Child psychologist Dr. Janet Taylor recommends looking at your family’s schedule and then reducing commitments and activities by 10 percent.

“Overscheduled children bear the burden of stressed-out families,” Dr. Taylor writes. “After five hours of extracurricular activities, the benefit for children is lessened. Add in downtime.”

Overscheduled kids can end up stretched too thin to perform well in school and other pursuits, but living on the go doesn’t just take its toll on children. There can be negative consequences for parents, too. From the Huffington Post:

“We have a generation of mothers and fathers who want to be all things to all people,” said Dr. Kenneth Ginsburg, who specializes in adolescent medicine and behavioral issues at the Children’s Hospital of Philadelphia. “They are willing to do so much self-sacrificing for their child.”

Sound like you? Then it might be time to reevaluate what you’re booking this season. Now, no one is suggesting you become a selfish parent and refuse to shuttle your kids back and forth to their favorite activities. But, Ginsburg said, “There’s nothing more important for your child than for you to be doing well yourself.”

According to a 2011 New York Times article, having a warm, loving family life is as important to children’s development as all those enriching activities. If parents are stressed out over the time, money and energy that go into the extracurriculars, that takes a toll on that valuable family time.

From the New York Times article:

On a recent National Public Radio programSteven D. Levitt, a professor of economics at the University of Chicago, said he and another economist could find no evidence that that sort of parental choices could be correlated at all with academic success.

“And my guess is,” he went on, “that when it comes to the happiness of kids, that kind of cramming has got to be negatively correlated. Being rushed from one event to the other is just not the way most kids want to live their lives, at least not my kid.”

So how do you strike a good balance between keeping your children active and stressing them out? The answer is sitting right across from you at the dinner table (or eating dinner in the backseat, depending on what’s on the schedule this evening). Keep an eye on your daughter’s moods. Read her body language when it’s time for ballet, lacrosse or Girl Scouts. And most importantly, ask her what she wants to do. Not only may her answers surprise you; she may learn something about herself as she decides. According to Dr. Taylor, “The process can help them think about what they like and provide an opportunity to discuss commitments, demands and expectations.”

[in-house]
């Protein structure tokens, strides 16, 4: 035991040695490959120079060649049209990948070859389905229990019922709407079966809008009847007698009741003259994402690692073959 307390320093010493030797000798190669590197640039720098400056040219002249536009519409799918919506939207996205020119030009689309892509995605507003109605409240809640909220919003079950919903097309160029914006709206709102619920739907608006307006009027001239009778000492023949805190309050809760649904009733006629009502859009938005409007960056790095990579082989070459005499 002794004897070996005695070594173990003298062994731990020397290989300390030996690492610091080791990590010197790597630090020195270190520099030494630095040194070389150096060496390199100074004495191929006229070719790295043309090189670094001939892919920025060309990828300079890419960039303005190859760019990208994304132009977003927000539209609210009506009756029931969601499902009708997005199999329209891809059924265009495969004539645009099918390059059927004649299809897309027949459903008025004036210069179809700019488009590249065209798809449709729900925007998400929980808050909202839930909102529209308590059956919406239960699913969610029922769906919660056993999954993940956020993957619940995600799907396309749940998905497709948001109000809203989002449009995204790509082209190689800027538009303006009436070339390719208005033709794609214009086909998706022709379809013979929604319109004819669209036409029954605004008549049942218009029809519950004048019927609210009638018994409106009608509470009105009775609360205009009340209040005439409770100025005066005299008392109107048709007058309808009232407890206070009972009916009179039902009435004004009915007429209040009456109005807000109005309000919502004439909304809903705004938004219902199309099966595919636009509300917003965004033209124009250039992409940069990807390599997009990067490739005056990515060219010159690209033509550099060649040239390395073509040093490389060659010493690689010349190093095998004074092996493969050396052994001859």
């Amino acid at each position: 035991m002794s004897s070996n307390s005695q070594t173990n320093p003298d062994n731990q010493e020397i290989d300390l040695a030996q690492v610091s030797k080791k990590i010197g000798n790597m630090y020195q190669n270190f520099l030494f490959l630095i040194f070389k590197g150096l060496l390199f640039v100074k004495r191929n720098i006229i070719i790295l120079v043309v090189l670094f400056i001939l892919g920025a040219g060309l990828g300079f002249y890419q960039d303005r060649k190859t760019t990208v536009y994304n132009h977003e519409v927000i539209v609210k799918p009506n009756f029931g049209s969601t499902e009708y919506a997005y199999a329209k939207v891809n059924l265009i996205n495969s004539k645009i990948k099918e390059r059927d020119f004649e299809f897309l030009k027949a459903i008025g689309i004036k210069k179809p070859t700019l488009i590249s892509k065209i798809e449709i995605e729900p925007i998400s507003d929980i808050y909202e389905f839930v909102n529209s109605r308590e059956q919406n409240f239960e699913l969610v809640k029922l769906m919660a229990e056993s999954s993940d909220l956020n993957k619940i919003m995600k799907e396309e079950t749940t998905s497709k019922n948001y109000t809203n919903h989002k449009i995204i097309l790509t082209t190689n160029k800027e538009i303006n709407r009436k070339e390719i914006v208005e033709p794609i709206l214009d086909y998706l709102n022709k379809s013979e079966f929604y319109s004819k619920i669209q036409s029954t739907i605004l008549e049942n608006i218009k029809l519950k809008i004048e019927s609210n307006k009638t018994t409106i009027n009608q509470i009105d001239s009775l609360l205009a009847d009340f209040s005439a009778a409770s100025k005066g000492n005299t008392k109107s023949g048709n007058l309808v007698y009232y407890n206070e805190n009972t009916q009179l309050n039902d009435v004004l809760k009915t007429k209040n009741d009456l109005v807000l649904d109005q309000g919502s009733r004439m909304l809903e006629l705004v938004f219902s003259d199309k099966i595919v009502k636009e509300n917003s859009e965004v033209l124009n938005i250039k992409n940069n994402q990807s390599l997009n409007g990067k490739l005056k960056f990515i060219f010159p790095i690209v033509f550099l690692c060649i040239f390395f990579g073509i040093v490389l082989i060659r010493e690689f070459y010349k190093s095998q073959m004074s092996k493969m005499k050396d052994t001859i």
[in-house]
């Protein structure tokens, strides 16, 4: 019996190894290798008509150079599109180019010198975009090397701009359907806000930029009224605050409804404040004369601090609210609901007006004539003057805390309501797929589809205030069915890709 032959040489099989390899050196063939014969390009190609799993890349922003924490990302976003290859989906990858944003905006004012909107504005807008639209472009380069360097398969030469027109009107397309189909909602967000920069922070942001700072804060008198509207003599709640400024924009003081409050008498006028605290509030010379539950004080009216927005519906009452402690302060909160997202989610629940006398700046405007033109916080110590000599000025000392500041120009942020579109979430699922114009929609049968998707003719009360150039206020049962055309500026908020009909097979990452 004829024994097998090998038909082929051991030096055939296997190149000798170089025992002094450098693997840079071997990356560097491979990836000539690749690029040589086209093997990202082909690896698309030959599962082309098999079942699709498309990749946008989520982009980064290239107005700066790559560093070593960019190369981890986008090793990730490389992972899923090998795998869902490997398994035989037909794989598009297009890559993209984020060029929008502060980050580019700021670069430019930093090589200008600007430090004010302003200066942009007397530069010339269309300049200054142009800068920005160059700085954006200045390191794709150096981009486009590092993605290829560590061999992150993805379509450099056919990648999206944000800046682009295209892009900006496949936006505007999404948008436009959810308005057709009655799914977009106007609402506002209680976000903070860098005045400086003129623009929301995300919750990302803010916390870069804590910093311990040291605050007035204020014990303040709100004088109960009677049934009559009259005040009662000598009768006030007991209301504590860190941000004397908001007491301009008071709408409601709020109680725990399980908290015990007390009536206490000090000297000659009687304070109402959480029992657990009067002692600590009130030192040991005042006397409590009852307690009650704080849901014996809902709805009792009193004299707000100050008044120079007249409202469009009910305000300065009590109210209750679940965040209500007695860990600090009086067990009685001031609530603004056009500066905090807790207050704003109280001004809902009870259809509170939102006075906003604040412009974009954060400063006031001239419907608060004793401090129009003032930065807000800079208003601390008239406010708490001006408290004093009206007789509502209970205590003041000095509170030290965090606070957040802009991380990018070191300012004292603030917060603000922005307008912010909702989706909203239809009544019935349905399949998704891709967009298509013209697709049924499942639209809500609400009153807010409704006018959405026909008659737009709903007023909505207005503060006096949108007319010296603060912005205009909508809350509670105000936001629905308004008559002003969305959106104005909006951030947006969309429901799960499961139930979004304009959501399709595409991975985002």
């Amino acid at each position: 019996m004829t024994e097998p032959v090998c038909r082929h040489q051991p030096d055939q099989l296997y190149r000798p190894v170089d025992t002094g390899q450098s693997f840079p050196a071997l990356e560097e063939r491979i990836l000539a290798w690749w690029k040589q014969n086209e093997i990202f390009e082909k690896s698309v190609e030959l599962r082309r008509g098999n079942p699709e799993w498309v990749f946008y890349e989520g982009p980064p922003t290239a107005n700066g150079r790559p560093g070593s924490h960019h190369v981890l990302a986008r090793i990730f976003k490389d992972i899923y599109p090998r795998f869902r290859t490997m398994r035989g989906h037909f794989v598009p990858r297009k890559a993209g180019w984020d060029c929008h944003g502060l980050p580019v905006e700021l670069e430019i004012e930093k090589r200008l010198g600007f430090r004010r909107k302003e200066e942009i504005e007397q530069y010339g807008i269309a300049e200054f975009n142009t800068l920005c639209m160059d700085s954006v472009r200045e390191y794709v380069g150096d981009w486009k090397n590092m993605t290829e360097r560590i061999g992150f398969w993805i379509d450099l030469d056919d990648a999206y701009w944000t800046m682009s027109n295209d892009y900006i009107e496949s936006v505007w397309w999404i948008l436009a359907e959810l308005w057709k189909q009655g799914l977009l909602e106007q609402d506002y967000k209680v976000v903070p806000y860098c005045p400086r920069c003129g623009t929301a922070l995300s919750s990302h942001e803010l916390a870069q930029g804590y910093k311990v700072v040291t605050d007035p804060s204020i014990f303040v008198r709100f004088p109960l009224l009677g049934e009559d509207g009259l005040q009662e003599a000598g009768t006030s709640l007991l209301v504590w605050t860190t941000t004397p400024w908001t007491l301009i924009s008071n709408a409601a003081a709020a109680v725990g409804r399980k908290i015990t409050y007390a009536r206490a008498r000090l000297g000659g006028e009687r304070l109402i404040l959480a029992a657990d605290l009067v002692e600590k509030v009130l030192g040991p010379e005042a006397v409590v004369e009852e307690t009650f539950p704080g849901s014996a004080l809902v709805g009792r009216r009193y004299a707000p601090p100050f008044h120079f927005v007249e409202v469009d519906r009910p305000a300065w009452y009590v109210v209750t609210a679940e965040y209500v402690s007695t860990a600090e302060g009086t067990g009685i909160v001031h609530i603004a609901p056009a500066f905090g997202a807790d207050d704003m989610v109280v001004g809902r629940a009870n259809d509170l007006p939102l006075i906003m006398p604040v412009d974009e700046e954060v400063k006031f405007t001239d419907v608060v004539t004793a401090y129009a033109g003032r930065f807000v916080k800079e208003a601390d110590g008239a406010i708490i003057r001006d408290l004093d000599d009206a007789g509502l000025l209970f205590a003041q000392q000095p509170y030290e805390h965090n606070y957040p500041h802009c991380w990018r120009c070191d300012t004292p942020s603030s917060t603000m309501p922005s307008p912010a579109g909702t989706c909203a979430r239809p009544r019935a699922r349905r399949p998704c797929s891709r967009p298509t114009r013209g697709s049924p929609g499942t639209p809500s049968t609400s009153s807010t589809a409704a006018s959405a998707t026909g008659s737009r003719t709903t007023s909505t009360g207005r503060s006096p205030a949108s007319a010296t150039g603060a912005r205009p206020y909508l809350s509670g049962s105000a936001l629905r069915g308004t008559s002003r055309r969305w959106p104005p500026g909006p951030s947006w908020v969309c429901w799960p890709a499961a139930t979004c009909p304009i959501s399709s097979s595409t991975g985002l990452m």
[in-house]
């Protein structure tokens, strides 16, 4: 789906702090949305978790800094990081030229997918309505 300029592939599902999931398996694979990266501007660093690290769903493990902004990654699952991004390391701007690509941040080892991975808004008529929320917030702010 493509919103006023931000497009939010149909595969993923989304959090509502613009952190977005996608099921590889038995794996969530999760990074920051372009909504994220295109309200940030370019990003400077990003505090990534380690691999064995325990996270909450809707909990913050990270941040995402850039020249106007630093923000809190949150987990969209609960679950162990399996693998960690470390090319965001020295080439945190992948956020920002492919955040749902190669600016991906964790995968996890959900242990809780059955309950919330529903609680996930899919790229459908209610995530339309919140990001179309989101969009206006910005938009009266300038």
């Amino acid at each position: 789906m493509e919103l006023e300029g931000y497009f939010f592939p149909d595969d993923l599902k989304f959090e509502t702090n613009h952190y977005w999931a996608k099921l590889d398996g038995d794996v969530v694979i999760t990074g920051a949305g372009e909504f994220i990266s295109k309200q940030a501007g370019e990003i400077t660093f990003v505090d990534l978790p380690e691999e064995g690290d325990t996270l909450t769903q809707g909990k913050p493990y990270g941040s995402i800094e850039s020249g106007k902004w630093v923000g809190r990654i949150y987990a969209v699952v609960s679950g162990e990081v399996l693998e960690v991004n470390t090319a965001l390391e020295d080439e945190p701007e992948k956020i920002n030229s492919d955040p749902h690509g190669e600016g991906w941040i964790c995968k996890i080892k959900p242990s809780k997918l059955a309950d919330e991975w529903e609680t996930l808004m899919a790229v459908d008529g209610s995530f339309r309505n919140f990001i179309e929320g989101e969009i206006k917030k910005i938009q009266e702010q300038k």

Celebrations at Camp During the Non Summer Months!

One of the things we love about camp is having the chance to watch our campers grow up. Every year at our end-of-summer Banquet, we are amazed as we look at the group of Bunk One girls leaving camp as mature, self-possessed young women — and think back to when they were Manor House campers who couldn’t tie their own shoes or pour their own milk!

As camp directors, we have enjoyed sharing in campers’ rites of passage outside of camp, too. We’ve celebrated with many of our campers as they have made their Bat Mitzvahs — and in fact, we’ve worked with more than a few campers to host their Bat Mitzvah celebrations at camp.

For many years, the Bryn Mawr facilities have enjoyed year-round use as the Bryn Mawr Mountain Retreat and Conference Center. Once the summer season is over, we begin welcoming school groups, corporate functions and weddings to campus. Our event spaces can accommodate large groups all through the year. But our very favorite Conference Center events are the Bat Mitzvahs our LBMC families have held on camp!

Since we started hosting Bat Mitzvahs at camp over a decade ago, we’ve been privileged to share this important rite of passage with quite a few camp families, and we’ve seen and done it all. A summer camp-style Bat Mitzvah can be a low-key, casual affair for a few friends, but we’ve also played host to beautiful formal events (you should see the dining hall transformed for a magical evening) and weekend family camp celebrations, complete with a day of Color War competition personalized with the Bat Mitzvah’s favorite themes and colors. We do our own catering on camp and work with local vendors for lots of events, so we can help set you up with a DJ, florist, hairstylist… you name it. (We can even find some Bunk One alumni to help you write Color War songs and cheers about the girl of honor!) Depending on the season, we can accommodate groups of many sizes, and we’ve had a lot of fun creating mini-sleepaway-camp experiences for our Bat Mitzvahs and their friends and families. Guests at spring and fall events can take advantage of our outdoor facilities, from the tennis courts and playing fields to the ropes course and zipline – and, if the weather’s warm, the lake and pool. How about a Bat Mitzvah bucket brigade, tennis tournament or canoe race?